Page 0035


Today, the 'King of

Cheeses' is the perfect

choice to add an umami*

flavour to a range of sweet

or salty dishes, and now

a recent study shows that it's actually good

for your gut too. In 2019 the prestigious

scientific journal Nature Communications

published a study coordinated by

Professors Marco Ventura and Francesca

Turroni of the University of Parma, aimed

towards understanding the ecological

origins and composition of the microbial

communities of Parmigiano Reggiano

that contribute to the development of its

organoleptic** characteristics. According

to the study, Parmesan cheese enriches

the microbiota residing in the human

gastrointestinal tract.

The study by the University of

Parma has proven for the first time that

Parmigiano Reggiano, as a vector of

microbial strains that enrich the human

gut microbiota, plays an important role as

a functional food in the human diet. It is the

first piece of research that provides a very

detailed description of the composition

of bacterial communities - defined

collectively as microbiota - that reside

in Parmigiano Reggiano, demonstrating

the existence of both ubiquitous bacterial

species and differences connected with

the locations of production.

The study was conducted by

the Laboratory of Probiogenomics,

Department of Chemistry, Life Sciences

and Environmental Sustainability, and

by the Microbiome Research Hub

Interdepartmental Research Centre,

alongside the participation of a research

group from the University of Parma. This

research project has made it possible to

reconstruct a comprehensive profile of

the microbiota of Parmigiano Reggiano.

The data obtained demonstrated the

existence of bacteria that are transmitted

from the cow milk to humans during the

consumption of Parmigiano Reggiano.

These bacteria include some

Per 1oz (28g) 121 caloreis, virtually zero

carbs or sugars, 8g fat, 10g protein, 3% of

your recommended daily allowance (RDA)

of Vitamin A, 31% Calcium, 18% Sodium

and 1% Iron.



bifidobacterial species, probiotic

microorganisms commonly considered

capable of providing health benefits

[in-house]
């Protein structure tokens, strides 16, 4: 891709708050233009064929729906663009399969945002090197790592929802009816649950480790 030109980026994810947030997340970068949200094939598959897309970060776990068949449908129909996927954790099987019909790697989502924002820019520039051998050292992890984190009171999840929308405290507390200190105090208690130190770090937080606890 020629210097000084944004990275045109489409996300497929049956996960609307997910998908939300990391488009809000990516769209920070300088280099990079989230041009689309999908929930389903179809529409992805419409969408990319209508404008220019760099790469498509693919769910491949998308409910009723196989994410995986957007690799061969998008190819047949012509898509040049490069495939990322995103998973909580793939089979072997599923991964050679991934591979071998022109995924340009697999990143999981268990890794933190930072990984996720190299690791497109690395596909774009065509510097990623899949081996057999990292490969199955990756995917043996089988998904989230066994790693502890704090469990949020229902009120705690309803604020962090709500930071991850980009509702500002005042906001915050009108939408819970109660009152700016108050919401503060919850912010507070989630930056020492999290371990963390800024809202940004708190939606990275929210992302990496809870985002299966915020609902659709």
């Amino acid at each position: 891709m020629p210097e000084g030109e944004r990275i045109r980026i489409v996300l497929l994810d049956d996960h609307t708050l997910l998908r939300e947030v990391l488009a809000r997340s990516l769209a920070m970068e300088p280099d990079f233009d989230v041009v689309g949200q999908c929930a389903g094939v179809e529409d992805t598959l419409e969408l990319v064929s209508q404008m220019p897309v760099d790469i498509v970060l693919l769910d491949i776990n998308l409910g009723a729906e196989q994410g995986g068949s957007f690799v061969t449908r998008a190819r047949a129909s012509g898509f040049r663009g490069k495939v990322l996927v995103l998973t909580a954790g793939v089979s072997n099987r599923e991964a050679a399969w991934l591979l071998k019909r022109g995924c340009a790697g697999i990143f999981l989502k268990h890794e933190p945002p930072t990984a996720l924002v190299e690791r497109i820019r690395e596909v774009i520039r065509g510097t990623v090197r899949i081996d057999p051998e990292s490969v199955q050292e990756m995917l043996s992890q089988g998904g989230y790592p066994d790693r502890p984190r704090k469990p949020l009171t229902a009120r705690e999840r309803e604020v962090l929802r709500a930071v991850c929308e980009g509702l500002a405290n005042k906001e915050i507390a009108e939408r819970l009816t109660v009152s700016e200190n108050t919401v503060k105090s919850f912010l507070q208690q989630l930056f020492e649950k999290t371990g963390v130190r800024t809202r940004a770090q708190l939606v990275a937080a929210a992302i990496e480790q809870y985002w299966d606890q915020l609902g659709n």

to humans. Essentially, the research

shows that there is a passage between

potentially 'good' bacteria from the cows

to the person who eats the cheese.

Natural and authentic

Parmigiano Reggiano is closely linked to

its area of origin: the provinces of Parma,

Reggio Emilia, Modena and Bologna to

the west of the Reno river, and Mantua to

the east of the Po river. It is a Protected

Designation of Origin (PDO) product that

owes its success to its age-old history,

but also to the ideal microclimate in its

production region. The resultant cheese

is completely natural, healthy, and

authentic product containing no additives

or preservatives and is produced without

any thermal treatments as it is made from

unpasteurised, raw milk. The cheese,

consequently, gives consumers the

fragrances and flavours of the fodder

eaten by the cows and of the milk used to

make the famous cheese.

The study from the University of Parma

highlights that consuming Parmigiano

Reggiano not only plays an important

nutritional role in the human diet but also

provides health benefits produced by the

transmission of microorganisms capable

of modulating and enriching human gut

microbiota. It also opens up a serious

scientific debate about the origin of some

Foccacia bites with tomato and Parmigianno Reggiano.

Click the pic to download the recipes.

Recipe overleaf

types of bacteria considered unique to

certain foods (referred to as food bacteria)

and lays out the scientific foundation

regarding their environmental origin and

their transmission through the food chain.

Although the research is still

ongoing, this study has that Parmigiano

Reggiano enriches our microbiota with

microorganisms that are beneficial to

the gastrointestinal tract. However, in the

future studies may go even further, as

the presence of these microorganisms

may have additional health benefits,

considering the central role attributed to

the gut as far as human well-being and

health are concerned.

*Umami is a Japanese word for a savory

taste, one of the five basic tastes (together

with sweetness, sourness, bitterness and

saltiness). It has been described as savory

and is characteristic of broths and cooked

meats. ** Organoleptic properties are the

aspects of food, water or other substances

that create an individual experience via the

senses-including taste, sight, smell, and

touch. Source: Wikipedia.


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